Writing without Judgment, featuring Jeannette Walls
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To write with dispassion, without judgment, or with distance is something many writers struggle with. In this week’s episode, Jeannette Walls, author of the best-selling memoir, The Glass Castle, shares how she was able to detach herself from judgment and tell a true story of her outrageous upbringing. In this intimate interview, Jeannette’s humility and humanity shine through—and we witness the resilient and generous spirit of that little girl in The Glass Castle who grew up to create a life on her own terms.
ABOUT JEANNETTE WALLS
Jeannette Walls is the author of the New York Times best-selling memoir, The Glass Castle, which was on the bestseller list for more than six years and which has sold well over 6 million copies. She is the author of a novel, Half Broke Horses, named one of the ten best books of 2009 by the editors of The New York Times Book Review. Before becoming an author, she was a gossip columnist at New York magazine, and she later covered gossip for msnbc.com. She’s a graduate of Barnard college and now lives in rural Virginia with her husband, the writer John Taylor.
The Takeaway: How to Gauge Your Dispassion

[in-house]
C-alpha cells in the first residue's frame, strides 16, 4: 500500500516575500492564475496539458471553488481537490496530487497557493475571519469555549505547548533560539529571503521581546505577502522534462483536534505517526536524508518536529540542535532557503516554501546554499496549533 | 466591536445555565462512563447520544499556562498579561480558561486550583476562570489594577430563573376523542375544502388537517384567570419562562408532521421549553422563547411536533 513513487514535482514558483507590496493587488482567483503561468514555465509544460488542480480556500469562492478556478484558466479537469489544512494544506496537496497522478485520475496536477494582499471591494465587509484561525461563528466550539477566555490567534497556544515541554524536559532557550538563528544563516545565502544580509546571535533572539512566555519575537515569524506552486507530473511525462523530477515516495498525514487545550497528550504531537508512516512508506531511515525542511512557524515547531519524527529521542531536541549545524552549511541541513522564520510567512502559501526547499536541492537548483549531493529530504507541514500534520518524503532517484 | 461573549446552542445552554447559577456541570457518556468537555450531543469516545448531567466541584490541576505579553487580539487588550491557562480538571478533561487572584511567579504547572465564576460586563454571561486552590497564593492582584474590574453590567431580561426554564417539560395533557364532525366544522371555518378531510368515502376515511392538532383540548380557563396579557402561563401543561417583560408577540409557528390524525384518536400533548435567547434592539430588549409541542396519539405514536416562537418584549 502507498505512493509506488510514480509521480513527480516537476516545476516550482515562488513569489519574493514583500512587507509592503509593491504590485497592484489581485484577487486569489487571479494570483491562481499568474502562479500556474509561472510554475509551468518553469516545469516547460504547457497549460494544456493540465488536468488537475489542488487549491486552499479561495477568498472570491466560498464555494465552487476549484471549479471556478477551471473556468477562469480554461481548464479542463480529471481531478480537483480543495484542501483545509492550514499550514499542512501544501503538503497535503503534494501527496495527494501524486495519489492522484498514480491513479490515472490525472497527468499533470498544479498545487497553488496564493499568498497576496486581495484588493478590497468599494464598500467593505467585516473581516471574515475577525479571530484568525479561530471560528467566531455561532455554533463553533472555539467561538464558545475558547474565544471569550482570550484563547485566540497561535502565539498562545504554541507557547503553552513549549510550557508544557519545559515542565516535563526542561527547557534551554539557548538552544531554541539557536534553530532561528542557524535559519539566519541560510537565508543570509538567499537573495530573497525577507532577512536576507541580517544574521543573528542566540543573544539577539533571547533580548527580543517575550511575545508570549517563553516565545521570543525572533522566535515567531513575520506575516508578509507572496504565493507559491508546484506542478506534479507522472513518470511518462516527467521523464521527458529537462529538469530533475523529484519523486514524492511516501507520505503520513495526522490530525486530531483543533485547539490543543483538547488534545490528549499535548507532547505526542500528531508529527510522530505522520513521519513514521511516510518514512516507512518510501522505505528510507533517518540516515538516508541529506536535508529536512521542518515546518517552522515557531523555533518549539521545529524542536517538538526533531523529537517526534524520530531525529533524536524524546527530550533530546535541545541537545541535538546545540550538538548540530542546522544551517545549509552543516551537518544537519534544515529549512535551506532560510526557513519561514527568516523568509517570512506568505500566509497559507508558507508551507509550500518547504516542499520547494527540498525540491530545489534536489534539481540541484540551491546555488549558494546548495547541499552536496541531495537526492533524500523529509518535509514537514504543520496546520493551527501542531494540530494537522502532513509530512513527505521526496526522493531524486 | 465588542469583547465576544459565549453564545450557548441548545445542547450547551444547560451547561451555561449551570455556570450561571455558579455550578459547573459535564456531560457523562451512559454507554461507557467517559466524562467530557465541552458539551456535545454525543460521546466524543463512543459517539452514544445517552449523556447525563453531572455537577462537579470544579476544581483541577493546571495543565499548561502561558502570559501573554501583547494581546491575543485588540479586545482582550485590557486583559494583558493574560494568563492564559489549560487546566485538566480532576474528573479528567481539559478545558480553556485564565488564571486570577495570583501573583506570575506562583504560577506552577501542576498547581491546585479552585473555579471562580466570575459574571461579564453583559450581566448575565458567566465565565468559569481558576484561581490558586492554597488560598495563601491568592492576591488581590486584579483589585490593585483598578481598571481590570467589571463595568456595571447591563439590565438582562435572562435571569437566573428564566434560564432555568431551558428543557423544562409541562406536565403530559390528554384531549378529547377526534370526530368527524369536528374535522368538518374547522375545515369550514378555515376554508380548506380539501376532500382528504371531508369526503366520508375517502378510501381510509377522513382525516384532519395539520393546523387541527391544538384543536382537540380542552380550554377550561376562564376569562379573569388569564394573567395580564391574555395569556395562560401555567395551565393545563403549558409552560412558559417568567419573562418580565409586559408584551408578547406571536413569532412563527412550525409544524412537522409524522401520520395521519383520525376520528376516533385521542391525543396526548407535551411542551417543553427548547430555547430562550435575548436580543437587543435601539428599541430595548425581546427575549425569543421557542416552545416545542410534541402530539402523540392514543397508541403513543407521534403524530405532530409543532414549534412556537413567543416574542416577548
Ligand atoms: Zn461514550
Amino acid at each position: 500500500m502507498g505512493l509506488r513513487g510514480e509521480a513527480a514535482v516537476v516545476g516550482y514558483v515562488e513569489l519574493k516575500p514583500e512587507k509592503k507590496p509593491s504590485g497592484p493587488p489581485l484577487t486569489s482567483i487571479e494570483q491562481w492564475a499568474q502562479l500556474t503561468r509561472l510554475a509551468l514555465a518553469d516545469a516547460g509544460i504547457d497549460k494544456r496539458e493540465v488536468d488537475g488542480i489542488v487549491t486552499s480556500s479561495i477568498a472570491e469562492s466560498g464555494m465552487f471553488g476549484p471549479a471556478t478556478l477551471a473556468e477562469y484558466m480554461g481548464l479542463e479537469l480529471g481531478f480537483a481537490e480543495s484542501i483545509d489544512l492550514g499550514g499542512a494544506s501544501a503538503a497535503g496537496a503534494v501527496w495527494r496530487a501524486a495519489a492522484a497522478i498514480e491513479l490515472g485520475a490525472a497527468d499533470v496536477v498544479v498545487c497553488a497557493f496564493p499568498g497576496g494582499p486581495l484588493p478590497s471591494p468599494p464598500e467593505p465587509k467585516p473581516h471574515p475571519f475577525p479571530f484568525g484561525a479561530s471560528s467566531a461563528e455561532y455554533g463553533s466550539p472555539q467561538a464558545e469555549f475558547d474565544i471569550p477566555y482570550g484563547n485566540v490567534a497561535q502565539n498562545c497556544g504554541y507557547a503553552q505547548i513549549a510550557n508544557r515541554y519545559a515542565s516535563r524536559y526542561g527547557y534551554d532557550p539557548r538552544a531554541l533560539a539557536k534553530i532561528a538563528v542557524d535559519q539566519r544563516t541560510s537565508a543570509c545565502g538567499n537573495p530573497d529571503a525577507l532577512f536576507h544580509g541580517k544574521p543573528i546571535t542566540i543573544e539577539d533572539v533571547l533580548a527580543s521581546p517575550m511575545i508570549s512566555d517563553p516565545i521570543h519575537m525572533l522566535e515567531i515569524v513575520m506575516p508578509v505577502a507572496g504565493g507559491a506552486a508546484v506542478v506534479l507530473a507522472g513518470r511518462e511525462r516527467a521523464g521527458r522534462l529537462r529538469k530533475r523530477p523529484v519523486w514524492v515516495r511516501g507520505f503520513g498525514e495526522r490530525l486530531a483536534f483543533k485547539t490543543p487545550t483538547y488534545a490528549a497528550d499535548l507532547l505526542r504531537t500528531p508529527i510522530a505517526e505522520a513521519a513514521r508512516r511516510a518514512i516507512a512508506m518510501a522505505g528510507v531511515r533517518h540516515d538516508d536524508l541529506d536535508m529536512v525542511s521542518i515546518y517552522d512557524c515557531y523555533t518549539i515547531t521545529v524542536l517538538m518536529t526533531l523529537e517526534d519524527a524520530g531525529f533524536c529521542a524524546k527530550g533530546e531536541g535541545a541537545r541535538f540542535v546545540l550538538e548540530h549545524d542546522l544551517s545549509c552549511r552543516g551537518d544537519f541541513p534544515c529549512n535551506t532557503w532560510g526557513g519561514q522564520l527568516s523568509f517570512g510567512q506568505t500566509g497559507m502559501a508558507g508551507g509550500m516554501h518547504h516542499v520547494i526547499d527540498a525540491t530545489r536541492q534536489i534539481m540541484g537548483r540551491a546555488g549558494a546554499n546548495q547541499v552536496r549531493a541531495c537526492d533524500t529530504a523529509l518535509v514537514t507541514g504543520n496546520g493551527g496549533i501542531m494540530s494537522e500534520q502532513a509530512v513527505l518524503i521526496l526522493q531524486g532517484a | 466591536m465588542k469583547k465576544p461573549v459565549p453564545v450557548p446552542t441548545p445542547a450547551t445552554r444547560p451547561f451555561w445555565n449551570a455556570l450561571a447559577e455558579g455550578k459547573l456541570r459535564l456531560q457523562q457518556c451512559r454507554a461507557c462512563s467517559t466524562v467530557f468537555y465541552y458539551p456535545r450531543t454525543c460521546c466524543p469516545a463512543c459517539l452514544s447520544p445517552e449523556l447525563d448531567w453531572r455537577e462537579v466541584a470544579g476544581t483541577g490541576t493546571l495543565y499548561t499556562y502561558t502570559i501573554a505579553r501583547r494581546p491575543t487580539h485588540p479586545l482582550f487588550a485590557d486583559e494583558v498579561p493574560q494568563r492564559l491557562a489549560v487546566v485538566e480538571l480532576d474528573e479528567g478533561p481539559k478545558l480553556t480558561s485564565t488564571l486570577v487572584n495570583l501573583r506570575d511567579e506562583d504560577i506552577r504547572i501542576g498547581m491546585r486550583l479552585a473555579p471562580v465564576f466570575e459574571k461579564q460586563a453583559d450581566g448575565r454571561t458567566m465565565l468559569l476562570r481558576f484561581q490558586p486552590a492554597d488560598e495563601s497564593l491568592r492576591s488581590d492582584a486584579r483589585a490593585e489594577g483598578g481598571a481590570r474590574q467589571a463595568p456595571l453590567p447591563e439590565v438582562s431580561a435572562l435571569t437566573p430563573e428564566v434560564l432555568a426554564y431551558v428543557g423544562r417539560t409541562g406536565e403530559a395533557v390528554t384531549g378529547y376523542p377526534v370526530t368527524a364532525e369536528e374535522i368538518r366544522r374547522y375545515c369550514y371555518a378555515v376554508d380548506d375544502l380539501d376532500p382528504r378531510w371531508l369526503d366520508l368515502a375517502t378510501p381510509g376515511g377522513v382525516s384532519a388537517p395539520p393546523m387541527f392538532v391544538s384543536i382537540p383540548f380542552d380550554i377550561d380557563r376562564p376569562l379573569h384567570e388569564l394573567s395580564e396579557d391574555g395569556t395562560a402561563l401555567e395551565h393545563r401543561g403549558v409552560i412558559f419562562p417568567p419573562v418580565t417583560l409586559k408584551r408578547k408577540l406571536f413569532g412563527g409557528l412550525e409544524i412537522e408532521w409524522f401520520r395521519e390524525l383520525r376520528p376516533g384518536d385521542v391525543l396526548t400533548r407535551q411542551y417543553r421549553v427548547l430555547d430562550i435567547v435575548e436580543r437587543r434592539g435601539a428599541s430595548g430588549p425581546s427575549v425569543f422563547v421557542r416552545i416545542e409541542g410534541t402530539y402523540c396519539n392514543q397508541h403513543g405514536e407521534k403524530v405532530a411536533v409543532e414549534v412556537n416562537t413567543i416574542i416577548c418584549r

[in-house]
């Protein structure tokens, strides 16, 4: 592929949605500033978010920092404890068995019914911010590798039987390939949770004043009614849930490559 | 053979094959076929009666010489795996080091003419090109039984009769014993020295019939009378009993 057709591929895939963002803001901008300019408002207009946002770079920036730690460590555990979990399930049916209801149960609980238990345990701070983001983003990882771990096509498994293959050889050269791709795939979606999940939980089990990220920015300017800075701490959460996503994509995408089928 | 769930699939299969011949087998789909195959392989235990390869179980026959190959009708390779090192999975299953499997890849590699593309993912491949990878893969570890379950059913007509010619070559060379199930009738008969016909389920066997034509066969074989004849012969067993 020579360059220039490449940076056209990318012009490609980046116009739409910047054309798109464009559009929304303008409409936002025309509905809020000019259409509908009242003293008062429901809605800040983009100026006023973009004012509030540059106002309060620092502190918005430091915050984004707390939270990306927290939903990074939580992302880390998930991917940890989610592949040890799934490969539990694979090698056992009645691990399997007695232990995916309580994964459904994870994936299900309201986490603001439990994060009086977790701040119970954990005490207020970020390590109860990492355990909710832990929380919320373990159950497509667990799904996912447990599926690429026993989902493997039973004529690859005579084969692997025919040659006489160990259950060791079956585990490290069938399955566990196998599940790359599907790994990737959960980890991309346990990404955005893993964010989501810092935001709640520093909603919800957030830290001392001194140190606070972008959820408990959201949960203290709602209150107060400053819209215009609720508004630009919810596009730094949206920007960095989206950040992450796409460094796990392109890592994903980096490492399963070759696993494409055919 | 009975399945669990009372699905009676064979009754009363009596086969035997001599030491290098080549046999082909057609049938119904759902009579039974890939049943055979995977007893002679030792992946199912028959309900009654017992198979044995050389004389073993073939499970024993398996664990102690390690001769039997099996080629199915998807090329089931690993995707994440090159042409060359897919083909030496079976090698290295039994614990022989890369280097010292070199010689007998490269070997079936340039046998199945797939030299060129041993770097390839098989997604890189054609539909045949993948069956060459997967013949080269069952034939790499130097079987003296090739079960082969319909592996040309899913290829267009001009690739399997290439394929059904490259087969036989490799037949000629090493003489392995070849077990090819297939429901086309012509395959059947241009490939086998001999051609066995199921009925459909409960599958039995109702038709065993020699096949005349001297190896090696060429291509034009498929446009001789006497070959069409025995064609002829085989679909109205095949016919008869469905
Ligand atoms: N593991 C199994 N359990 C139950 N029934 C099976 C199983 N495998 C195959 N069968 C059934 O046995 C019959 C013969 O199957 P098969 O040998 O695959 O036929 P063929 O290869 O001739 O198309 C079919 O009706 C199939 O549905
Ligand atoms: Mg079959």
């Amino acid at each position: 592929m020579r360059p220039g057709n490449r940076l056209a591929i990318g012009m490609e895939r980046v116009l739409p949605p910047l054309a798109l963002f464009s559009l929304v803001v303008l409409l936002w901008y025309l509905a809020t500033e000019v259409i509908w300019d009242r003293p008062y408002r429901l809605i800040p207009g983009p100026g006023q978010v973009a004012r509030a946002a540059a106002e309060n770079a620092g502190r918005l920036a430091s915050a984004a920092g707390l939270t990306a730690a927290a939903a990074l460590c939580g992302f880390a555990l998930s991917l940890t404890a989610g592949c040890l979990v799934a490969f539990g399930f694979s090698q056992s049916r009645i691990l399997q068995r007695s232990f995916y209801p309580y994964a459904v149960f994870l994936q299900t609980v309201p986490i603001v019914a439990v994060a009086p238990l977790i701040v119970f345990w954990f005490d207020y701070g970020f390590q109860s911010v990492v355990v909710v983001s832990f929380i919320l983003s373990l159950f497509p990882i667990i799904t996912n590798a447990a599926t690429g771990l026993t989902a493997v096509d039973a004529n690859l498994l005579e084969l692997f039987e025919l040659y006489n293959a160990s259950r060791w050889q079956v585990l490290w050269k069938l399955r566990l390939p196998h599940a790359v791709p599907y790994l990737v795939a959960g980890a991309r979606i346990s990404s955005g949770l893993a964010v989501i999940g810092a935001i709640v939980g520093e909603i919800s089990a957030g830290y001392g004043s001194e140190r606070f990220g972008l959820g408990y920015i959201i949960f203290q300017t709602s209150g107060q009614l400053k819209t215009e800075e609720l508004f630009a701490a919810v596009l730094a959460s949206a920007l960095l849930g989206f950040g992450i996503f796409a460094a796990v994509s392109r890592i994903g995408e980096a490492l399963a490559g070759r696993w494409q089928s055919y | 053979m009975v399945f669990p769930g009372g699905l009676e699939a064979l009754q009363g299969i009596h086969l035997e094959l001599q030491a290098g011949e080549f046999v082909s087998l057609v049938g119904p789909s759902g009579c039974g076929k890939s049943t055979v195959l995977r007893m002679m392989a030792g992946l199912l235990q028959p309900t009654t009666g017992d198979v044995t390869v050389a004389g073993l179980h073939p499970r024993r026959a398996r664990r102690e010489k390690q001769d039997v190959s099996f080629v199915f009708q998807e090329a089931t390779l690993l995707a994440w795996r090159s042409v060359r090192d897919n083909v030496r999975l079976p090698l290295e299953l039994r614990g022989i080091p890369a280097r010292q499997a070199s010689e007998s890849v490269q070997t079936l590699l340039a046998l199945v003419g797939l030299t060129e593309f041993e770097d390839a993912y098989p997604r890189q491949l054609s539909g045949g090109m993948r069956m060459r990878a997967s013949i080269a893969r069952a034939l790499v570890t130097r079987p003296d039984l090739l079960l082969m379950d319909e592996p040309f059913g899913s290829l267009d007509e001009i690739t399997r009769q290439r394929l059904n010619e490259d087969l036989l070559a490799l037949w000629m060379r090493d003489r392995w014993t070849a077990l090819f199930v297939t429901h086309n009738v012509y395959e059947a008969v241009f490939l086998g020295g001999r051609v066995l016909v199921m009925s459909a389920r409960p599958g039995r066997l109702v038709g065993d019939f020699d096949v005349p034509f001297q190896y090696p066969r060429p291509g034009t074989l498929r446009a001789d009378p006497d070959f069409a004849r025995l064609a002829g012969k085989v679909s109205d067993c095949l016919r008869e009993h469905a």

Imagine the house you grew up in. Spend a moment envisioning the home, its rooms, the layout of the house. For some people this is a house or an apartment. It might be a car or a shelter. Recall a tough scene—a fight with a parent or a sibling, something that might have happened to you in one of these rooms. Once you’ve landed on the right memory, jot down what you feel. What are the emotions that are evoked from the memories that have negative associations. What are you harboring? This is not about trying to make you feel badly for being pissed off at someone. That part is fine. It’s simply about trying to see, however many years later, what kinds of emotions you have access to. Are you angry, rageful? Are you despairing, sad? Are you torn? Is what you remember emotionally raw, or do you have a lot of distance between your current self and that memory? Write down an insight or two—and end the exercise to come back to later if you’re so moved.
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